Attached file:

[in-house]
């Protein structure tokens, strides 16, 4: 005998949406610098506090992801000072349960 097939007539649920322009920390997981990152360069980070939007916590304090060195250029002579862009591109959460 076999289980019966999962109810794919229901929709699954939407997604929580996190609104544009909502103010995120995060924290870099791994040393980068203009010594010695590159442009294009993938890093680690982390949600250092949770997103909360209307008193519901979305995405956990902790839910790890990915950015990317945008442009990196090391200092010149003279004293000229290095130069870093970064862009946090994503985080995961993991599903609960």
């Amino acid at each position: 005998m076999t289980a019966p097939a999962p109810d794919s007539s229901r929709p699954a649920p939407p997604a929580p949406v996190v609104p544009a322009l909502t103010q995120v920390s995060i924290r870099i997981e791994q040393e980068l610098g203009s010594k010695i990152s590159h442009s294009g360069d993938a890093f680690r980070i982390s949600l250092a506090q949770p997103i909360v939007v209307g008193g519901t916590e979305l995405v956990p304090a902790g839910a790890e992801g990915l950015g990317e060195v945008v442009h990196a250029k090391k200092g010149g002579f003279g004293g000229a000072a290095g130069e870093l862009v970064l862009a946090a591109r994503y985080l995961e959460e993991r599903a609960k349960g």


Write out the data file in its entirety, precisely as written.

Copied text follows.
[in-house]
């Protein structure tokens, strides 16, 4: 005998949406610098506090992801000072349960 097939007539649920322009920390997981990152360069980070939007916590304090060195250029002579862009591109959460 076999289980019966999962109810794919229901929709699954939407997604929580996190609104544009909502103010995120995060924290870099791994040393980068203009010594010695590159442009294009993938890093680690982390949600250092949770997103909360209307008193519901979305995405956990902790839910790890990915950015990317945008442009990196090391200092010149003279004293000229290095130069870093970064862009946090994503985080995961993991599903609960």
């Amino acid at each position: 005998m076999t289980a019966p097939a999962p109810d794919s007539s229901r929709p699954a649920p939407p997604a929580p949406v996190v609104p544009a322009l909502t103010q995120v920390s995060i924290r870099i997981e791994q040393e980068l610098g203009s010594k010695i990152s590159h442009s294009g360069d993938a890093f680690r980070i982390s949600l250092a506090q949770p997103i909360v939007v209307g008193g519901t916590e979305l995405v956990p304090a902790g839910a790890e992801g990915l950015g990317e060195v945008v442009h990196a250029k090391k200092g010149g002579f003279g004293g000229a000072a290095g130069e870093l862009v970064l862009a946090a591109r994503y985080l995961e959460e993991r599903a609960k349960g």